Thursday, April 23, 2015

Mirroring Android and Chrome Devices with Reflector 2

If you are not familiar with Reflector, it is a software solution created by Squirrels that originally allowed you to wirelessly mirror iOS devices to a PC or Mac instead of needing an Apple TV.  With the release of Reflector 2 last week, it now also supports Google Cast.  So any compatible Android device, or Chrome device with the Google Cast extension installed, can now wirelessly mirror to Reflector 2 like they could with a Chromecast.


Features


Reflector 2 provides a few unique features that are not available with a Chromecast.  Some of those features include:

- The ability to mirror multiple devices to Reflector 2 at the same time.  It can be a mix of Android, Chrome or iOS devices.  This could be nice feature for students to mirror their screen while the teacher continues to mirror their own.


- You can record what you are mirroring with voice over from your PC or Mac's microphone.  You can also record multiple devices at the same time and in the same recording.  It is not available yet, but soon you will be able to add your webcam to the recordings and stream directly to YouTube.

- Reflector 2 has the ability to show a device frame around what you are mirroring.  For Android devices, it is only limited to a basic black and white Galaxy tablet or Nexus phone frame.  You can also choose to have this frame displayed while recording if you wish.


- With "Prompt to Approve" enabled in the general settings of Reflector 2, you can control when other people can mirror their device to the software.  You will not have to worry about students automatically mirroring their devices to Reflector 2 while you are.



Technical Specs and Installation

The technical specs for Reflector 2 can be found here.  These specs are pretty vague, so I highly recommend taking full advantage of the 7-day free trial first.  Take that time to make sure it will work adequately on all of the PC or Mac devices you want it installed on before purchasing licenses for your school district.  Instructions on how to install and use Reflector 2 can be found here

My Experiences with Reflector 2

Before I began testing out Reflector 2 with various devices, I mirrored them to a Chromecast or Apple TV that was on the same network first.  All of the devices mirrored to the Chromecast or Apple TV worked great on this network with no delays or other mirroring issues.

I decided to quickly try an iOS device before diving into the Android and Chrome devices.  Using an iPad Mini 2 with Reflector 2 was pretty flawless.  I did not notice any delays or issues with mirroring.  I am not surprised since Squirrels has had AirPlay mirroring nailed down from past versions of Reflector.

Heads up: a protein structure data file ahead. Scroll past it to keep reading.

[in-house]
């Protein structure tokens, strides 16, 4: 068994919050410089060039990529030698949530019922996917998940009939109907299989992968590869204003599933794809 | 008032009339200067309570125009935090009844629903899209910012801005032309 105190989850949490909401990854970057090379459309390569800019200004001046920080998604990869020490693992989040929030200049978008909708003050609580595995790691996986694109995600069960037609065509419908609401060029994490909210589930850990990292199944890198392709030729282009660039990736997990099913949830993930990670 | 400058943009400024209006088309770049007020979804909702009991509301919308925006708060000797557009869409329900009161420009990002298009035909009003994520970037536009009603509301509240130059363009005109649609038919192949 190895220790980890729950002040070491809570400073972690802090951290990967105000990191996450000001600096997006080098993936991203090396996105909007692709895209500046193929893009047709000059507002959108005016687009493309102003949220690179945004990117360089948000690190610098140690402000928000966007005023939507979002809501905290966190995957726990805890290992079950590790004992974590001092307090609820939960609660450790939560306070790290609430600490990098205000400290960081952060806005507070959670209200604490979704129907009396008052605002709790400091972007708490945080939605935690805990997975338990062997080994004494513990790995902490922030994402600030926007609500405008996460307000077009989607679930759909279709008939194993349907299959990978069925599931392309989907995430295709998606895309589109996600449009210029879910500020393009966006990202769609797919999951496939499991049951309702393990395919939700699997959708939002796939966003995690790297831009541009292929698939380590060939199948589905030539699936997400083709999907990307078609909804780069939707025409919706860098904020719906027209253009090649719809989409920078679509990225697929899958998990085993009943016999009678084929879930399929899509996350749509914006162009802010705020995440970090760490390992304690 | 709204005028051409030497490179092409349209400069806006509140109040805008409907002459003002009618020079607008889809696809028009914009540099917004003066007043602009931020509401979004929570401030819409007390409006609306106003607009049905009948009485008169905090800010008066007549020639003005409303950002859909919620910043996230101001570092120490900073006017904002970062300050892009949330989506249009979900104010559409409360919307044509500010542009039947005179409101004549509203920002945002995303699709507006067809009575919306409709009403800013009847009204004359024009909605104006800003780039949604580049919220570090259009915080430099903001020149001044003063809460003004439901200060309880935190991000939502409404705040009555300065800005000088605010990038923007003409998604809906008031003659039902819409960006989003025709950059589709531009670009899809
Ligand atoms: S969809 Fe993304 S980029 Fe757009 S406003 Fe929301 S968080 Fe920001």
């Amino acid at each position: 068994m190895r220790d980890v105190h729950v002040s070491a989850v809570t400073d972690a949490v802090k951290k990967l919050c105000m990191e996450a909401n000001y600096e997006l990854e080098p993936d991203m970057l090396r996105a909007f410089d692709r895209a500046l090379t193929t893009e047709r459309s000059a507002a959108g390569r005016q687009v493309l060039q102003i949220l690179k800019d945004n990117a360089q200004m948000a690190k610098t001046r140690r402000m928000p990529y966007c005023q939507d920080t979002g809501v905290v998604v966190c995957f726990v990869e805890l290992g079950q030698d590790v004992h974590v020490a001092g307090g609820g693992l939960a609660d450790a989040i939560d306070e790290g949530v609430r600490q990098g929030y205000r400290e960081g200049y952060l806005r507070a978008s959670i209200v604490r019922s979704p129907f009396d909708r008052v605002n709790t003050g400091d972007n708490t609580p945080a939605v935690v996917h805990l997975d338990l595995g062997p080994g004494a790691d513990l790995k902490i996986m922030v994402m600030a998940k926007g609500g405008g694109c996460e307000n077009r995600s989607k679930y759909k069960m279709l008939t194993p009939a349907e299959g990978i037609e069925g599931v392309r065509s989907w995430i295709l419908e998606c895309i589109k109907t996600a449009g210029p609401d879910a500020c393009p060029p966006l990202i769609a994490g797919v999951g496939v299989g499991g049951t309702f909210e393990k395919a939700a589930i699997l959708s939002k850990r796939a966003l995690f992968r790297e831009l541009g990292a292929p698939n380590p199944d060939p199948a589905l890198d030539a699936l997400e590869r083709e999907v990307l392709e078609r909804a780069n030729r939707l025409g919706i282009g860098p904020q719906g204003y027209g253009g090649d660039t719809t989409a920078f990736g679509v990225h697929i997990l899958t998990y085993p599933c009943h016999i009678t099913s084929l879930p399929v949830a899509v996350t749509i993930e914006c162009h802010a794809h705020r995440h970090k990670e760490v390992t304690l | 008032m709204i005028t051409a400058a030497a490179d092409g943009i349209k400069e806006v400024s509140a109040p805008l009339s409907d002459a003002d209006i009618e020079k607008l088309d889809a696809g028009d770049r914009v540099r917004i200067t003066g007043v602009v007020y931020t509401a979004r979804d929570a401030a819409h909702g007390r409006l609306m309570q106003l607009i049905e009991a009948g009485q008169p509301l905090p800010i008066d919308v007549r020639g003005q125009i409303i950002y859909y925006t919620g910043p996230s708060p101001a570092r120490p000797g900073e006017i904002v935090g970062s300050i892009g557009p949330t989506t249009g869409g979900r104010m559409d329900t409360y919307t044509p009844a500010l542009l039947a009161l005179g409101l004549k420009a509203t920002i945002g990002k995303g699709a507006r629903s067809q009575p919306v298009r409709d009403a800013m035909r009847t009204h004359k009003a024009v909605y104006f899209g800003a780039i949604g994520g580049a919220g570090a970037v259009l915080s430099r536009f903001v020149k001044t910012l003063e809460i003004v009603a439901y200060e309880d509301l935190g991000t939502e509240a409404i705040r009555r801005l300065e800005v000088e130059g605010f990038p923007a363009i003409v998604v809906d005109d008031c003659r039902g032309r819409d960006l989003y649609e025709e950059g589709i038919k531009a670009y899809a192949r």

I tested the following Android and Chrome devices with Reflector 2:
  • Asus Transformer Pad 10 GPFE Tablet (TF103CE)
  • Moto X (2014)
  • Galaxy Note 8.0
  • New Dell Chromebook 11
  • Nexus 7 (2013)
  • Nexus 9
  • Nexus 10

When mirroring the New Dell Chromebook 11 to Reflector 2, it went very well.  I did not notice a delay with it as I went to different web sites and navigated through them.  Even when going to web sites that had audio and video, there was no delay in the mirroring of that content.  The picture quality stayed steady during the whole time I mirrored the Chromebook.



I had a different experience when using the Android devices though.  That is actually why I tried a variety of different ones.  Every Android device I tested had a slight delay of about 1 to 2 seconds from what I was actually doing on the device itself.  It did not matter if I was just navigating through the Android device or using apps such as Chrome, Explain Everything and Papyrus.  When watching a video, it had the same delays, but anyone watching the mirrored display would not notice it.  I also had the same results regardless of using the Mac or PC version of Reflector 2.  That delay may not be a big issue for some people, but it could be distracting to a teacher in the classroom that is teaching a lesson from their Android device.  Everything else seemed to work well with mirroring the Android devices.

Conclusion

I am really excited about Reflector 2.  Knowing the track record of Reflector, I am sure Squirrels will get the delays I encountered with the Android devices worked out in a future update as they have in the past with the iOS devices.  If you want to mirror what you are doing on an Android or iOS device during a live web session, like a Google Hangout, then Reflector 2 is definitely worth the purchase right now.  It can also be handy if you do a lot of presentations and trainings at conferences or other venues.  Until we see some updates in regards to Android device mirroring, you may still want to stick with a Chromecast for daily classroom use.

Reflector is available for the PC and Mac starting at $15 per version.  Discount pricing is available on bulk purchases or if you are upgrading from a previous version of Reflector.  Information on discounted pricing can be found here.